What makes things valuable?

LEM Image 088Often it’s hard to decide whether to let go of something in case it may worth something more than sentimental value.

Firstly, I don’t claim to be an expert in this field although I do have conversations with valuers from time to time who have given me some basic guidelines to help me know when to refer a client.

Old is Not Always Valuable

Usually if an item is old and valuable then it means it is either in high demand due to the item being rare because perhaps a lot of them weren’t made.

Rarity and Usefulness Can Make Things Valuable

The more common the item – the more the item decreases in value. Even if an item isn’t in perfect condition, if it is rare, it can still be valuable, especially if it is in high demand. Useful objects can also demand a fair price, in other words if it can still be used such as in antique furniture or fob watches, rather than decorative bric’a’brac. Limited editions and first editions, as in books are also valuable.

Materials, Styles & Period of Creation

Obviously items made from gold, silver, precious stones, fine bone china and rare materials will give items value, especially if it was also created within a certain period or style e.g. art deco, impressionist, Ming dynasty china.

Intrinsic Value

This is when we look at the past ownership of an object. If you know the story behind an item whether it was bequeathed in a will or acquired, as long as you can clearly state the original ownership this can add value. E.g. if you happen to be a descendent of an early settler or war veteran and have managed to have a diary from that time, or an original painting from a prominent artist who was in the family line that can substantiate your connection to it’s origin.

Condition of Piece

Small signs of wear and tear, cracks, chips, stains and damage can affect the value, unless it is a very rare piece.

Marks, Reproductions & Fakes

The term Mark refers to the manufacturer or designer mark on the piece. Usually these pieces will have more value than those that don’t. Some marks are very hard to see or find and may need an expert eye. Some may also be forged. E.g. signatures on paintings that look rather fresh and which don’t appear to have aged with the rest of the paint on a painting. Porcelain pieces may need to be looked at in a dark room with a torch to look for signs of repaired damage. Glass from certain periods, glow under black lights as do some modern paints under ultraviolet light. Paper prior to the 1930s will not glow under ultraviolet. Similar tests can be done on fabric and textiles to determine date or origin. A reproduced piece is something made in the style of say Royal Doulton however, they haven’t tried to deceive by saying it actually is Royal Doulton. On the other hand, a fake is where the maker has gone out of their way to deceive in order to make money.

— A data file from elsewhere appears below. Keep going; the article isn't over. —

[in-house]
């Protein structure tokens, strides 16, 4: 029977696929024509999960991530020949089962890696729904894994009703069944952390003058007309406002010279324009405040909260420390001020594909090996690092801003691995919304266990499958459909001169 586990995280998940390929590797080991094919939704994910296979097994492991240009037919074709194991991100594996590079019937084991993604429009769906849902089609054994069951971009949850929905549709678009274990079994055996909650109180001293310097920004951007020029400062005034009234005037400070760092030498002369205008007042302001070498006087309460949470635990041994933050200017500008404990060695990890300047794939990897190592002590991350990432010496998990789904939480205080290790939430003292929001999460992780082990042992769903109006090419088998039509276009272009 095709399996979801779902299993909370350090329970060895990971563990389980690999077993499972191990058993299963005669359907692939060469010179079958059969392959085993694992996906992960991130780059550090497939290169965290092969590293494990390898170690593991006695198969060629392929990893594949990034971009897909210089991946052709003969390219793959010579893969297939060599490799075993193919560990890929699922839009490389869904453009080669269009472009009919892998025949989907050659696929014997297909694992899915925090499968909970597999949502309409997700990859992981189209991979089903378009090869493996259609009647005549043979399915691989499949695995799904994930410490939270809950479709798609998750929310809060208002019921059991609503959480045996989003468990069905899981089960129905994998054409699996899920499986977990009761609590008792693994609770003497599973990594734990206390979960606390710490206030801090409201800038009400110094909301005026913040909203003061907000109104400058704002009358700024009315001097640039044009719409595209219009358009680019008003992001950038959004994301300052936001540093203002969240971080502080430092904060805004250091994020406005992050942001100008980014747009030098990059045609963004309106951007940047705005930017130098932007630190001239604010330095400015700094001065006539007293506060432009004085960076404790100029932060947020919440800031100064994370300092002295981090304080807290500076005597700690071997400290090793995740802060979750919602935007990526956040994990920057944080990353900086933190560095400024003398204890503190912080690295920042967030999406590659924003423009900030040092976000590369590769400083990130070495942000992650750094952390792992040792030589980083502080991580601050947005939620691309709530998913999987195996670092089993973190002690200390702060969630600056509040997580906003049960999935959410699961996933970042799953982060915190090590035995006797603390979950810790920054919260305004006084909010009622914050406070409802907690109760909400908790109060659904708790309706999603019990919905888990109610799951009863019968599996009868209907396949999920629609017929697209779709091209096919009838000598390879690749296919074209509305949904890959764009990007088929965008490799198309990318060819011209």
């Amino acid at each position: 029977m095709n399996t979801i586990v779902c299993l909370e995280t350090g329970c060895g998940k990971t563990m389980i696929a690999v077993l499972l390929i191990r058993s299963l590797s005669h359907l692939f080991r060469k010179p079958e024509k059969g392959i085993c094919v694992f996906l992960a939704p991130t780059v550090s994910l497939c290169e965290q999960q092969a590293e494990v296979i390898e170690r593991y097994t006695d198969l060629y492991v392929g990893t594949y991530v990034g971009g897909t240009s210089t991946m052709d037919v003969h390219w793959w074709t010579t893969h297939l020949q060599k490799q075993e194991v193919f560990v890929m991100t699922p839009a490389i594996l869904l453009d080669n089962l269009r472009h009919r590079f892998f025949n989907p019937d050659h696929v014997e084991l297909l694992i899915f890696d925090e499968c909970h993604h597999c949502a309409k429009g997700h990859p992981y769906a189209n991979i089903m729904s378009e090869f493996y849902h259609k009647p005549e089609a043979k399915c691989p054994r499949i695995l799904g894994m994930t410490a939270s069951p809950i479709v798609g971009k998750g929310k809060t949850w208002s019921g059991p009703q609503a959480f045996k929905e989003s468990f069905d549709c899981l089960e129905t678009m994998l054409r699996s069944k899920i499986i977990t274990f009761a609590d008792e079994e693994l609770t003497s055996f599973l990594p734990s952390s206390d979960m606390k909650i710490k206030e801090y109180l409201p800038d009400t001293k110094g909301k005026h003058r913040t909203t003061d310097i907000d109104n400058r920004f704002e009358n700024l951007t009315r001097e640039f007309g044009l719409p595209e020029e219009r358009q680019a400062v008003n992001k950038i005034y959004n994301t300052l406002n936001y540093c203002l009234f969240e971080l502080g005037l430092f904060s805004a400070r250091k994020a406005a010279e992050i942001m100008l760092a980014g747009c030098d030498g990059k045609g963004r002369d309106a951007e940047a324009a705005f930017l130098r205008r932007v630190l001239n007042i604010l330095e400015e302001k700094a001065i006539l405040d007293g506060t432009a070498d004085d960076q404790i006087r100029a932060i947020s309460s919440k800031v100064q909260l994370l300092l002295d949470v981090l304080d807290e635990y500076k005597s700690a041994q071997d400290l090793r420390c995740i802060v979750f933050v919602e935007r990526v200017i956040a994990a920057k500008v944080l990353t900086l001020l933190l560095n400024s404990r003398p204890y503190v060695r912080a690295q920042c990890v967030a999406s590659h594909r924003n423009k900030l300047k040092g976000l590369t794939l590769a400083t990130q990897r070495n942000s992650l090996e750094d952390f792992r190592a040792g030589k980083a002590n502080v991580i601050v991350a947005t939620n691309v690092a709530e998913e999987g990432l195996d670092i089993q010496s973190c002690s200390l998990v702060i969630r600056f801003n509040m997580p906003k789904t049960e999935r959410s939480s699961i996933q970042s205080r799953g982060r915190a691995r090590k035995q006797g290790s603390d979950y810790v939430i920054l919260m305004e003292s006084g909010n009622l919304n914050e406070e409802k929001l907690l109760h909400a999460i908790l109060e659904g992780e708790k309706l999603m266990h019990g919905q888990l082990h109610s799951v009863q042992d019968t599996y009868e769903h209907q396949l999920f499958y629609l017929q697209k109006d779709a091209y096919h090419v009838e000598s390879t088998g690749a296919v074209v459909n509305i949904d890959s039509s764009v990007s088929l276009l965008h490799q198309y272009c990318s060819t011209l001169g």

Always Look at Things Skeptically

Marks or engravings (as in silverware) can be added later. Again, some marks may have been removed, for example during the time of the holocaust it was not uncommon for some marks to be removed from objects to reduce their value so that they wouldn’t be looted by the Nazis. Detection of these types of objects would need to be investigated by an expert due to the historical nature of the removal, sometimes these items are valuable because of it.

Demand

Lastly, if an object is seen to be in demand at a certain time this too can increase value, although online price guides, antique price lists and auction guides are not always an accurate source to reflect market trends. Usually it is a combination of factors which will determine the ultimate worth of an item, as well as other elements not mentioned in this article. Should you wish to confirm the value of an article a good place to start is the Australian Antique & Art Dealers Association.

 

Also check out my other articles:
“Is it a Collectible or Just Junk?”

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